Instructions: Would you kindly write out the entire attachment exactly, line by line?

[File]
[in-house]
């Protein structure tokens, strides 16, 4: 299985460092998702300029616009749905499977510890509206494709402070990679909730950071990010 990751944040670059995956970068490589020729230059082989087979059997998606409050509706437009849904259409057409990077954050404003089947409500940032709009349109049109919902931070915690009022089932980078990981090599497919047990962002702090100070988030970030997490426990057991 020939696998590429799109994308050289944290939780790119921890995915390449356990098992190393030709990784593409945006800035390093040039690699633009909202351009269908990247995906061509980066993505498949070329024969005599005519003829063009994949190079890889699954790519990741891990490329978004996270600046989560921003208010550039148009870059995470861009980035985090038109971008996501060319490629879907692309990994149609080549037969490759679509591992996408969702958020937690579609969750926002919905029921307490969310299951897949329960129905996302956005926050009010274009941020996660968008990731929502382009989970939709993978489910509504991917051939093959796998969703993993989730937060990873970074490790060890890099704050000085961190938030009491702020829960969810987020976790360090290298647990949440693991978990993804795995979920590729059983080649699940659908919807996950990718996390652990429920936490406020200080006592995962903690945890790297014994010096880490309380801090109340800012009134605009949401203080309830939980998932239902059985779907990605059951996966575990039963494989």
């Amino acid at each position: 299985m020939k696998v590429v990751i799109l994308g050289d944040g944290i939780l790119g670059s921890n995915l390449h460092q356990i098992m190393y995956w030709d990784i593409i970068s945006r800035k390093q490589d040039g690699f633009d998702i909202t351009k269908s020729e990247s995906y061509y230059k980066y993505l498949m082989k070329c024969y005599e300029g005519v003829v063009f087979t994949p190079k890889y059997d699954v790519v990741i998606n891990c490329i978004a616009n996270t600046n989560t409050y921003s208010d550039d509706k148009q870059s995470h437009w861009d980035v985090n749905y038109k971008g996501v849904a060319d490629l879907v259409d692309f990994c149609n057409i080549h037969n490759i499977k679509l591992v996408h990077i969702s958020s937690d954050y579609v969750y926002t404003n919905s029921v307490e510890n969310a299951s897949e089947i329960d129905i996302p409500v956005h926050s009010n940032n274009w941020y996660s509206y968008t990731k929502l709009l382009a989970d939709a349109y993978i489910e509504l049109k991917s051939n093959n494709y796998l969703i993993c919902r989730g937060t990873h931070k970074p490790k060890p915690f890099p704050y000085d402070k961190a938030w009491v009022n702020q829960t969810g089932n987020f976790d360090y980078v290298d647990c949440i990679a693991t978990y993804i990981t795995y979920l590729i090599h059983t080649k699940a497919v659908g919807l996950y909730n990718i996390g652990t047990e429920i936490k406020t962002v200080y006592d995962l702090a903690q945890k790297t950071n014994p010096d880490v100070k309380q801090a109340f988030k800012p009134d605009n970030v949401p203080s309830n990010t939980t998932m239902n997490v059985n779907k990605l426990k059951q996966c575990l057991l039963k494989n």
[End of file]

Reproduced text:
[in-house]
């Protein structure tokens, strides 16, 4: 299985460092998702300029616009749905499977510890509206494709402070990679909730950071990010 990751944040670059995956970068490589020729230059082989087979059997998606409050509706437009849904259409057409990077954050404003089947409500940032709009349109049109919902931070915690009022089932980078990981090599497919047990962002702090100070988030970030997490426990057991 020939696998590429799109994308050289944290939780790119921890995915390449356990098992190393030709990784593409945006800035390093040039690699633009909202351009269908990247995906061509980066993505498949070329024969005599005519003829063009994949190079890889699954790519990741891990490329978004996270600046989560921003208010550039148009870059995470861009980035985090038109971008996501060319490629879907692309990994149609080549037969490759679509591992996408969702958020937690579609969750926002919905029921307490969310299951897949329960129905996302956005926050009010274009941020996660968008990731929502382009989970939709993978489910509504991917051939093959796998969703993993989730937060990873970074490790060890890099704050000085961190938030009491702020829960969810987020976790360090290298647990949440693991978990993804795995979920590729059983080649699940659908919807996950990718996390652990429920936490406020200080006592995962903690945890790297014994010096880490309380801090109340800012009134605009949401203080309830939980998932239902059985779907990605059951996966575990039963494989």
């Amino acid at each position: 299985m020939k696998v590429v990751i799109l994308g050289d944040g944290i939780l790119g670059s921890n995915l390449h460092q356990i098992m190393y995956w030709d990784i593409i970068s945006r800035k390093q490589d040039g690699f633009d998702i909202t351009k269908s020729e990247s995906y061509y230059k980066y993505l498949m082989k070329c024969y005599e300029g005519v003829v063009f087979t994949p190079k890889y059997d699954v790519v990741i998606n891990c490329i978004a616009n996270t600046n989560t409050y921003s208010d550039d509706k148009q870059s995470h437009w861009d980035v985090n749905y038109k971008g996501v849904a060319d490629l879907v259409d692309f990994c149609n057409i080549h037969n490759i499977k679509l591992v996408h990077i969702s958020s937690d954050y579609v969750y926002t404003n919905s029921v307490e510890n969310a299951s897949e089947i329960d129905i996302p409500v956005h926050s009010n940032n274009w941020y996660s509206y968008t990731k929502l709009l382009a989970d939709a349109y993978i489910e509504l049109k991917s051939n093959n494709y796998l969703i993993c919902r989730g937060t990873h931070k970074p490790k060890p915690f890099p704050y000085d402070k961190a938030w009491v009022n702020q829960t969810g089932n987020f976790d360090y980078v290298d647990c949440i990679a693991t978990y993804i990981t795995y979920l590729i090599h059983t080649k699940a497919v659908g919807l996950y909730n990718i996390g652990t047990e429920i936490k406020t962002v200080y006592d995962l702090a903690q945890k790297t950071n014994p010096d880490v100070k309380q801090a109340f988030k800012p009134d605009n970030v949401p203080s309830n990010t939980t998932m239902n997490v059985n779907k990605l426990k059951q996966c575990l057991l039963k494989n």